MIPIM Special Series — Part One: Shared Buildings and Spaces
- May 05, 2014
Associate editor Adriana Pop presents a three-part series of reports on worldwide real estate based on presentations at the MIPIM world property market in March. Additional reports will focus on Bringing Logistics Back into the City Through Mixed-Use Developments and the Emergence of New Retail Models in Urban Environments.
By Adriana Pop, Associate Editor
The second issue of the Cahiers de la Chaire Immobilier et Développement Durable (The Real Estate and Sustainable Development Chair Notebook), released during MIPIM’s 25th anniversary convention, tends to debunk a number of stereotypes related to the practice of sharing urban property. The ESSEC Business School study highlights a mixed-use approach to the uses and sharing of real estate property in the contemporary city.
Presented during the “Functional Diversity” session at the convention, the publication gave rise to a debate moderated by Prof. Ingrid Nappi-Choulet, the real estate and sustainable development chair at the ESSEC Business School in Paris. Christian Cleret, general manager of Poste Immo, a subsidiary of the French post office La Poste Group, termed that debunking one of the “virtues” of the study.
Mixed Uses at the Office
Supported by Poste Immo, Foncière des Régions and BNP Paribas Real Estate, the publication includes a series of interviews with real estate thinkers and operators about approaches to sharing property in urban environments, with some of the most original highlighted during the session.
Workplace furniture and product provider Steelcase, for instance, has recently made some innovations in workplace design that are meant to bring higher efficiency and wellbeing to both the firm and its employees, according to Catherine Gall, its European research director in Paris.
Since corporate buildings clearly contribute to the overall performance of the organization, today’s approach to workplace design takes into account the emotional and social aspects of the spaces, in addition to the financial, technical and environmental concerns.
Furthermore, there is a growing interest in nomadic working resulting from the portability and miniaturization of work tools. More and more companies are now creating informal shared spaces at the office. These friendlier work environments stimulate the spontaneous cooperation between employees and directly contribute to the cohesion of a team.
“The individual workstation is no longer the employee’s only work territory,” Gall pointed out.
Fixed offices, however, will continue to serve organizations, since employees working remotely in some cases appear to become demotivated and disconnected from the “mother ship.” That’s what led Yahoo to end its teleworking system.
Another principle that supports social purposes within the organization is having the various departments, services and resource sites displayed horizontally within the building. The high-rise approach, by contrast, promotes the impression of a structurally closed work environment.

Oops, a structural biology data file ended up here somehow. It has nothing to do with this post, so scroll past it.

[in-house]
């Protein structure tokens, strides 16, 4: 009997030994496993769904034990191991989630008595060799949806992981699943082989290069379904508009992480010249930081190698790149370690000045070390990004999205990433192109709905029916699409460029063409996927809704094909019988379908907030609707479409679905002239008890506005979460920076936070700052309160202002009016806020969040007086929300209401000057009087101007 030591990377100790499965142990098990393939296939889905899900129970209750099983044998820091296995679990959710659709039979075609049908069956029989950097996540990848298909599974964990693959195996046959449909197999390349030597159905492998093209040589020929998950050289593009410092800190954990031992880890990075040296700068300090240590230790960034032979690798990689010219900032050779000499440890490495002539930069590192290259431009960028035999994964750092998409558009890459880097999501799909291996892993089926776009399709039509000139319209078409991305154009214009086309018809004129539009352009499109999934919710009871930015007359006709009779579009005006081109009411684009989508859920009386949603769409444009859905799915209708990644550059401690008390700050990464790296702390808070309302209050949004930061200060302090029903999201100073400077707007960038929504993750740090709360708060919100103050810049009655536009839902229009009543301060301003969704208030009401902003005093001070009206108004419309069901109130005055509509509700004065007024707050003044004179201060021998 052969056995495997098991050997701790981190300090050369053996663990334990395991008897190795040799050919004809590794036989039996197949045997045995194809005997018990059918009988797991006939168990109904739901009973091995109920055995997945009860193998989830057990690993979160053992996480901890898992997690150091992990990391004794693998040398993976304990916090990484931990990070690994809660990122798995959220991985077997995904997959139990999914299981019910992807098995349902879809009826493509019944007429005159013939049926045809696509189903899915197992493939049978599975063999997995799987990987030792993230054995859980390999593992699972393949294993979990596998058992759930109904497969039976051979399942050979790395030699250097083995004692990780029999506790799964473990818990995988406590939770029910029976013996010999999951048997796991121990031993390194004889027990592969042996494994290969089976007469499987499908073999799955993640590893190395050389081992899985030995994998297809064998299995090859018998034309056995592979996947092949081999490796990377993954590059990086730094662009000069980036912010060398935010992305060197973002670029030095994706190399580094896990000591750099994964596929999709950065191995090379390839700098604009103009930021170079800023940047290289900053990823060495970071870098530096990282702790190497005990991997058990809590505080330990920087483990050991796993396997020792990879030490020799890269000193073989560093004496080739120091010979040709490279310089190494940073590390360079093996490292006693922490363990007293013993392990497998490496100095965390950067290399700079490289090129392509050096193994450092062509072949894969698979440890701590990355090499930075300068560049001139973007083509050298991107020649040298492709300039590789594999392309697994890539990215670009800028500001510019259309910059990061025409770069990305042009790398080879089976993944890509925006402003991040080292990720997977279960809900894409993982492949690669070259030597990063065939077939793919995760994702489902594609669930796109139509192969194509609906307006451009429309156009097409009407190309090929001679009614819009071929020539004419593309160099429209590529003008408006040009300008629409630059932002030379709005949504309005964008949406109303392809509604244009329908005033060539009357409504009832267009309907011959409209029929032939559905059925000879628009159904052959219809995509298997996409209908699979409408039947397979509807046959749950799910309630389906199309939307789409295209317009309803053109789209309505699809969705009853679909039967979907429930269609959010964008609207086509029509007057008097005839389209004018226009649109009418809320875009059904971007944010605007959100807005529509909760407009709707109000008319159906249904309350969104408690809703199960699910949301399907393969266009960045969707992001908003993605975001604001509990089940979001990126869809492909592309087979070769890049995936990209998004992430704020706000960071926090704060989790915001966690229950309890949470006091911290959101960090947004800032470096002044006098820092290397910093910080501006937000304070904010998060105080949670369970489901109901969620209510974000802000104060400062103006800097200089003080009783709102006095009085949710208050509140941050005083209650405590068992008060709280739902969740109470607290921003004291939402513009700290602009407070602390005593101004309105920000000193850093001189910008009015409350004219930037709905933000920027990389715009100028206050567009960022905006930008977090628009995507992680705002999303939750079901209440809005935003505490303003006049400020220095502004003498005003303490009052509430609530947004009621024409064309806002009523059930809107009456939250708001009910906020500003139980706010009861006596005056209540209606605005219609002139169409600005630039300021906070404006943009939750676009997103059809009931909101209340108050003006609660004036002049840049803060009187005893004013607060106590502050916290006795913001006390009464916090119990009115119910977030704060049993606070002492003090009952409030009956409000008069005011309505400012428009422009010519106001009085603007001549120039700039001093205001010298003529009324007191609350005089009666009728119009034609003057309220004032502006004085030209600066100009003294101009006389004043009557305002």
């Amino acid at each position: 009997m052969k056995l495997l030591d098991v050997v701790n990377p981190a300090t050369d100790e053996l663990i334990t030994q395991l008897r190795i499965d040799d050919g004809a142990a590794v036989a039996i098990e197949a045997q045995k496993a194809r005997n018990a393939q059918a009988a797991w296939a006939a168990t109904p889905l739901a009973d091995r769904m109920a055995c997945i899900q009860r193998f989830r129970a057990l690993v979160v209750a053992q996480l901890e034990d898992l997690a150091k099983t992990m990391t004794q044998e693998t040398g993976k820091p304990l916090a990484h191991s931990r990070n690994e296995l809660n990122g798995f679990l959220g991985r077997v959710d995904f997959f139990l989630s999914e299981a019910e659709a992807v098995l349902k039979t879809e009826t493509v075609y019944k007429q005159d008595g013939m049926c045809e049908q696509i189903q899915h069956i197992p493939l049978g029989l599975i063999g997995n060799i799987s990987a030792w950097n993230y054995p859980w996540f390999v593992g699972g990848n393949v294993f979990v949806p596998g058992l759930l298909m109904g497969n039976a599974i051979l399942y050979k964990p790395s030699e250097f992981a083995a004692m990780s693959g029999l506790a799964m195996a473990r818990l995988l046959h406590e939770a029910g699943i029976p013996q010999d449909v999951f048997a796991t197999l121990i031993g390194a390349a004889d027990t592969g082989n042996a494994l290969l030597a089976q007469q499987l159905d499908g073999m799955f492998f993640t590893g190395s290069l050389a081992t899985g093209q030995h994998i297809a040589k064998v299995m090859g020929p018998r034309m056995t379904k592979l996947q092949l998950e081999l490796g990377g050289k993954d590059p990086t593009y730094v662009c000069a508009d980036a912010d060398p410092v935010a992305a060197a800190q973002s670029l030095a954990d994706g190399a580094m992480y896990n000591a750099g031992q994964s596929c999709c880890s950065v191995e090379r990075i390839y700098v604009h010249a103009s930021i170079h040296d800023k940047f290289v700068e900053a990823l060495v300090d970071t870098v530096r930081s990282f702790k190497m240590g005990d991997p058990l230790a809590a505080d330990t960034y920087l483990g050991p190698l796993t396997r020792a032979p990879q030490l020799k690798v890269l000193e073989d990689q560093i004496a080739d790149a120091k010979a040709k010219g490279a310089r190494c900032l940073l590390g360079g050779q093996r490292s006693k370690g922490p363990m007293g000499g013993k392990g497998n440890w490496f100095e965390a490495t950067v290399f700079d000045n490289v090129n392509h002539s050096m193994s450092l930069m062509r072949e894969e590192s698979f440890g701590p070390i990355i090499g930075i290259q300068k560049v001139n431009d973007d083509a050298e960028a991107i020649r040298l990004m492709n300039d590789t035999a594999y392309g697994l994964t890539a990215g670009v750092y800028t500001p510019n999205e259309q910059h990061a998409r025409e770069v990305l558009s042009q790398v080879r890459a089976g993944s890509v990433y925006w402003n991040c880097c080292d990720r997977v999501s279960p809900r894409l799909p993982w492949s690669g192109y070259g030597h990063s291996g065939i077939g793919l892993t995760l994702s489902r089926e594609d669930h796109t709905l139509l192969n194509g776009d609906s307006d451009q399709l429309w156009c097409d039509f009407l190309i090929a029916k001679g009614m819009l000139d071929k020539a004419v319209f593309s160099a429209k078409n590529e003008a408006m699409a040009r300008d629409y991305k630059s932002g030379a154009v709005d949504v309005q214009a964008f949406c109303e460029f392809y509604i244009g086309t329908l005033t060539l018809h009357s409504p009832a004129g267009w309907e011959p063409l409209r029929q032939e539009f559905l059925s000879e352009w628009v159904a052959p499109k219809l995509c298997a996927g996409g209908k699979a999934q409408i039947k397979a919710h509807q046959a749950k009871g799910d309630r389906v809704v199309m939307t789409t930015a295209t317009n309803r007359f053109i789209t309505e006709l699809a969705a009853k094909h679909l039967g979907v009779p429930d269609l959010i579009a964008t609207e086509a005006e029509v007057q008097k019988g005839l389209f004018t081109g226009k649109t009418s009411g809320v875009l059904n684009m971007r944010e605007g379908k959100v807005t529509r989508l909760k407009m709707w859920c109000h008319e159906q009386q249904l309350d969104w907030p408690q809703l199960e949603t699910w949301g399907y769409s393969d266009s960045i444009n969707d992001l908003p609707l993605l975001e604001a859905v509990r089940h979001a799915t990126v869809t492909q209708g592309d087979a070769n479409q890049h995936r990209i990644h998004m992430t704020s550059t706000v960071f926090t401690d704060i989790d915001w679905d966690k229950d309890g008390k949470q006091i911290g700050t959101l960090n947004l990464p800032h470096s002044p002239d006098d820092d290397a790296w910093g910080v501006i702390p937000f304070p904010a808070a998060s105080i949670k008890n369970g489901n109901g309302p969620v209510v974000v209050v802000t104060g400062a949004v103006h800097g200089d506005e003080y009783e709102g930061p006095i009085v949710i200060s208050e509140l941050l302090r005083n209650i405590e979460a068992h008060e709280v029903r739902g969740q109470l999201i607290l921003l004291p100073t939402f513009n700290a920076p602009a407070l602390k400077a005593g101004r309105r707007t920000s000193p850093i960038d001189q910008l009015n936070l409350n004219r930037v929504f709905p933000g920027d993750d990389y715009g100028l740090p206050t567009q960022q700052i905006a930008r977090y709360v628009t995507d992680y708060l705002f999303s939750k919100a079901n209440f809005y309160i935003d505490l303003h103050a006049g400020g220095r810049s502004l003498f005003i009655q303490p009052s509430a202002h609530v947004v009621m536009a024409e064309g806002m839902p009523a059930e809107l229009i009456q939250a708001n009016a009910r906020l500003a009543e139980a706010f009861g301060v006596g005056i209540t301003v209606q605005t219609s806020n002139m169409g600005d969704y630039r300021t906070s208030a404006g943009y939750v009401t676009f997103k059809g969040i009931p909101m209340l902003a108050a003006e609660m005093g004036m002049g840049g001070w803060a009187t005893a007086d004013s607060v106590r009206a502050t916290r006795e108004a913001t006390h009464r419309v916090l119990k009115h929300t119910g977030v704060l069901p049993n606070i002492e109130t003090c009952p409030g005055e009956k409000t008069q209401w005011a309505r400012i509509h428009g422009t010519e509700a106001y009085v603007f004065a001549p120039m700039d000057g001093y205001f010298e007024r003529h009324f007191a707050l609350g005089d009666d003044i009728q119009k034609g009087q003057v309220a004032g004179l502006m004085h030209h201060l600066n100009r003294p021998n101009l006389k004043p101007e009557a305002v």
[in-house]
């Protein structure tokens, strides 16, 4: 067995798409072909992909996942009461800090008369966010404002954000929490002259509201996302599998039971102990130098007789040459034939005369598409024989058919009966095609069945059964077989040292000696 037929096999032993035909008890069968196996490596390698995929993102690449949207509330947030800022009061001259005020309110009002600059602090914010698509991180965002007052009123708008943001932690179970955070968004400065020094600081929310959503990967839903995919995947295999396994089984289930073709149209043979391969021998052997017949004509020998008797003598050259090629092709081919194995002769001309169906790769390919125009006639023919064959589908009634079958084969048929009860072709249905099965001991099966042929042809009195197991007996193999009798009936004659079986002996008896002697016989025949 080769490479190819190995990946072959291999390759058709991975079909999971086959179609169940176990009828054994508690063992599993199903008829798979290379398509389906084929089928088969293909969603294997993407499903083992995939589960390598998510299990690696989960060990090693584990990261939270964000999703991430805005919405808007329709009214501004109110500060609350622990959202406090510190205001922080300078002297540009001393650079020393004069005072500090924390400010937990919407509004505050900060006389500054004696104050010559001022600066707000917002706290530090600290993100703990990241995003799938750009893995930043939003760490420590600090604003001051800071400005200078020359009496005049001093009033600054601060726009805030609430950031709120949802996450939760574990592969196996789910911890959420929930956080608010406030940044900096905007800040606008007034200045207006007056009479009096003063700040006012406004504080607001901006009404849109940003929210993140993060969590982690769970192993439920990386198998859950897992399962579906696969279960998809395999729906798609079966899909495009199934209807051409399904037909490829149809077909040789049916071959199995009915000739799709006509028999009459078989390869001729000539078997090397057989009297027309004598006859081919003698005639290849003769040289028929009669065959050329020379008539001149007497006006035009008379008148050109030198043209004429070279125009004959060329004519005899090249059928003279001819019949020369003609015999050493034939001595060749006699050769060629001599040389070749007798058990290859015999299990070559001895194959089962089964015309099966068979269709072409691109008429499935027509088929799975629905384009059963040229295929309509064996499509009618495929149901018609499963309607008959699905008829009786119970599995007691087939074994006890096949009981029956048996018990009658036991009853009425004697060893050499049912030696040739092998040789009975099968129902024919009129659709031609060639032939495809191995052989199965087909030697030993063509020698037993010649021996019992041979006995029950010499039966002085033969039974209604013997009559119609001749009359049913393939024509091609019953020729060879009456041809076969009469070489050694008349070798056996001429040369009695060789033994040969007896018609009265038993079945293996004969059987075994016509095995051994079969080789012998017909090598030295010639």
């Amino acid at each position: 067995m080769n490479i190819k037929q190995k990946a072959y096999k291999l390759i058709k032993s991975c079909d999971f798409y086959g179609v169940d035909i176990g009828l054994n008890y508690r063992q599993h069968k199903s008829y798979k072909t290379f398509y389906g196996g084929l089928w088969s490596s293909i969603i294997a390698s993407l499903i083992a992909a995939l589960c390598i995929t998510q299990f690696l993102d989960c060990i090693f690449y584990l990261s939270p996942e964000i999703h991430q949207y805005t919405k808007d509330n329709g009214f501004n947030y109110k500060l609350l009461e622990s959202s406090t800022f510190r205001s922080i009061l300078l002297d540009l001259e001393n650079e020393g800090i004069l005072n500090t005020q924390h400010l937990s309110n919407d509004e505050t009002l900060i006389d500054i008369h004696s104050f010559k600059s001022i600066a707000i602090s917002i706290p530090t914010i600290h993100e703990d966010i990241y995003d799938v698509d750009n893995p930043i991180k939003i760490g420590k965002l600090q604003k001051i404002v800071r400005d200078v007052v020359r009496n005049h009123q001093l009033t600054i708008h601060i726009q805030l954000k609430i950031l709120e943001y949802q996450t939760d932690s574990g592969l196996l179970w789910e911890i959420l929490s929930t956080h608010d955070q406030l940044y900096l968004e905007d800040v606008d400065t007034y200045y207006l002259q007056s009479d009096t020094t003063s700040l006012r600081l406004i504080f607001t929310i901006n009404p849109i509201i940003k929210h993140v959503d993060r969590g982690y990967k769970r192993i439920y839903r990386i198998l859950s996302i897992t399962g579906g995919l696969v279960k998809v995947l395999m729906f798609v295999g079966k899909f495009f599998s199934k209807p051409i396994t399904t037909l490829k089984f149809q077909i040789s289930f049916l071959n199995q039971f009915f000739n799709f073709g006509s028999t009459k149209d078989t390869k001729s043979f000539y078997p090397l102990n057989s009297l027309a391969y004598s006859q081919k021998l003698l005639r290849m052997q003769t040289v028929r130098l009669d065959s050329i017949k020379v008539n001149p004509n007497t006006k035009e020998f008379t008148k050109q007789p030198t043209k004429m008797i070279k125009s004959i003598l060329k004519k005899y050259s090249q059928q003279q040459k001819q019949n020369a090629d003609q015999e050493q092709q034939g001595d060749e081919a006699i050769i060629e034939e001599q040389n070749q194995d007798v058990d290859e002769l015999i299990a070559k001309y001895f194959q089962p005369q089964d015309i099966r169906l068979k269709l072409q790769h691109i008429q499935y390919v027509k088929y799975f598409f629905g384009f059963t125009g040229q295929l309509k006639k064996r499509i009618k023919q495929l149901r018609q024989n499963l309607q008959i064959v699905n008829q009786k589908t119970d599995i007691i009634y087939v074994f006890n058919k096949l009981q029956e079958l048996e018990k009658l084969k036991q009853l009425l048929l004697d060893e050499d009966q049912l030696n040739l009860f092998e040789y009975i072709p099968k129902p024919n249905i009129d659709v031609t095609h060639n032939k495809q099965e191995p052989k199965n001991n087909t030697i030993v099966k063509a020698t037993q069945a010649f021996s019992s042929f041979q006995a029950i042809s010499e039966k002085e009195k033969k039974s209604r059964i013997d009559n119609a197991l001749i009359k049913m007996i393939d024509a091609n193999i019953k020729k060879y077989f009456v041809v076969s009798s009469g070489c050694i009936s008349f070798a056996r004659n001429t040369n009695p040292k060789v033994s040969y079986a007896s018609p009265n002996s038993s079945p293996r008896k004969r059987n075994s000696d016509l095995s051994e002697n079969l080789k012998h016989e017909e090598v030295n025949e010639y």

In order to foster a “co-working” spirit, some companies are also creating unattributed shared work spaces. Half office, half lounge, such “hybrid” areas offer employees an alternative to their ordinary work spaces.
Sharing office space with partner companies may also prove to be a good idea for an organization, according to Gall. Steelcase, a world leader in workplace design and layout, has been conducting such an office sharing experiment at its main site in Grand Rapids, Mich., for the past three years.
Together with four partners, the company has rented a small tower known as GRID70. Each organization accesses its designated spaces through the use of smartcards, while sharing the meeting, training and videoconference rooms. Similar to the business incubator, this innovative model can be quite successful for the creative professions, since it encourages collaboration and reduces costs.
Another novel approach gaining in popularity is the concept of co-working, related Jean-Yves Huwart, the founder of Brussels-based consulting firm Entreprise Globale. Technological developments like cloud computing and smartphones have led to a greater accessibility of nomadic work systems in recent years. That opened up a whole new perspective on workplace flexibility, especially for innovative IT companies like Microsoft, Apple and Citrix, which have been quite receptive to the concept.
Freelancers and small businesses have also embraced this new way of sharing workspaces, which offers substantial financial and networking advantages. “Coworking is entirely compatible with this shift toward a society of service, usage and access. A firm can thus optimize costs of workspace use and come closer to the real cost, the real need as regards office space and utilization rate,” said Huwart.
Unlike the traditional model of owning or leasing a large and eventually underused office area, coworking enables users to optimize square footage, as well as costs. It also has an important relational function, which brings an unpredictable added value, since it fosters the sharing of good practices between professionals and helps spread skills much faster.
A good example of this is Silicon Alley, New York’s high-tech area, which offers coworking space to startup companies in technology, media and advertising. Likewise the Betahaus in Berlin, a startup coworking center where employees of various companies meet regularly to share different views or the latest developments in their industry.